Date & Time: Jul 1, 2017 at 0153 LT
Flight Phase:
Flight Type:
Waukegan – Winnipeg
Crew on board:
Crew fatalities:
Pax on board:
Pax fatalities:
Other fatalities:
Total fatalities:
Captain / Total flying hours:
Captain / Total hours on type:
The commercial pilot of the multi-engine airplane was conducting an instrument flight rules cross-country flight at night. The pilot checked in with air traffic control at a cruise altitude about 10,000 ft mean sea level (msl). About 31 minutes later, the pilot reported that he saw lightning off the airplane's left wing. The controller advised the pilot that the weather appeared to be about 35 to 40 miles away and that the airplane should be well clear of it. The pilot responded to the controller that he had onboard weather radar and agreed that they would fly clear of the weather. There were no further communications from the pilot. About 4 minutes later, radar information showed the airplane at 10,400 ft msl. About 1 minute later, radar showed the airplane in a descending right turn at 9,400 ft. Radar contact was lost shortly thereafter. The distribution of the wreckage, which was scattered in an area with about a 1/4-mile radius, was consistent with an in-flight breakup. The left horizontal stabilizer and significant portions of both left and right elevators and their respective trim tabs were not found. Of the available components for examination, no pre-impact airframe structural anomalies were found. Examination of the engines and turbochargers did not reveal any pre-impact anomalies. Examination of the propellers showed evidence of rotation at impact and no pre-impact anomalies. Review of weather information indicated that no convection or thunderstorms were coincident with or near the airplane's route of flight, and the nearest convective activity was located about 25 miles west of the accident site. Autopsy and toxicology testing revealed no evidence of pilot impairment or incapacitation. Given the lack of radar information after the airplane passed through 9,400 ft, it is likely that it entered a rapid descent during which it exceeded its design stress limitations, which resulted in the in-flight breakup; however, based on the available information, the event that precipitated the descent and loss of control could not be determined.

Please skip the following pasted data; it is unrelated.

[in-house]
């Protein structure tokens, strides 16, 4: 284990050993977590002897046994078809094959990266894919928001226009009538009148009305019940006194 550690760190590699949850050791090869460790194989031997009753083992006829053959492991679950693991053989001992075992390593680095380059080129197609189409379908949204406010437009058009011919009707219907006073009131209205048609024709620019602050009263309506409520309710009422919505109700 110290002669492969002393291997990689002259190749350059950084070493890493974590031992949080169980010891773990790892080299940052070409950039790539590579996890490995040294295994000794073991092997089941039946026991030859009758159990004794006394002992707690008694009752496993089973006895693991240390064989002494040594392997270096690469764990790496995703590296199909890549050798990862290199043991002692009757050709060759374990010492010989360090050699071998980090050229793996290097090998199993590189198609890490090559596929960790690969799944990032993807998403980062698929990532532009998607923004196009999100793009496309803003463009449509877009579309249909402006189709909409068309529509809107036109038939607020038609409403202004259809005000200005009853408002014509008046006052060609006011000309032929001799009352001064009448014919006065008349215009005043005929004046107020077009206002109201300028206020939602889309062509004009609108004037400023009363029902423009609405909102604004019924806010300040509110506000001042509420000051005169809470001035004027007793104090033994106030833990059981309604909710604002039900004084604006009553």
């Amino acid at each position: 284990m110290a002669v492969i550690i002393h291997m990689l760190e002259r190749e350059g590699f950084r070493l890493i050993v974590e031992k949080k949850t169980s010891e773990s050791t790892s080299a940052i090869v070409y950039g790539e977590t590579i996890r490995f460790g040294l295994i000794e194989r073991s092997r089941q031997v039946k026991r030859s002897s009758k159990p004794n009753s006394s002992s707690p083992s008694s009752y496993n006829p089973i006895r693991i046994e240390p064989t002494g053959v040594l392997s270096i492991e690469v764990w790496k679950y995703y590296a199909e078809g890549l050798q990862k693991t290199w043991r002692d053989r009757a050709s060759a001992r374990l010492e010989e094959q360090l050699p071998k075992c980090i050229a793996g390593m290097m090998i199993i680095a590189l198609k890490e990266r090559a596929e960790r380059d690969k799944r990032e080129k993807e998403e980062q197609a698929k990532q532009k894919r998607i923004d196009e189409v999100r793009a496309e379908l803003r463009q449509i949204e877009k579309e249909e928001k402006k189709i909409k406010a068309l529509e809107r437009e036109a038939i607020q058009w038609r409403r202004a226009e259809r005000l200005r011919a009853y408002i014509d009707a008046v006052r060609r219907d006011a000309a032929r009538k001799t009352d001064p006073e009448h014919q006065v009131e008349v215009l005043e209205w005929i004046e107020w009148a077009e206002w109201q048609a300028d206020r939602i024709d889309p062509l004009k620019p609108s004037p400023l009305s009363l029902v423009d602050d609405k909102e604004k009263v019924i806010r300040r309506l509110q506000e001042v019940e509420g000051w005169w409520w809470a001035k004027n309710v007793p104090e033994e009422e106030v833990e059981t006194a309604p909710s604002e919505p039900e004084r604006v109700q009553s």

Probable cause:
A loss of control and subsequent in-flight breakup for reasons that could not be determined
based on the available information.
Final Report:
N2655B.pdf365.47 KB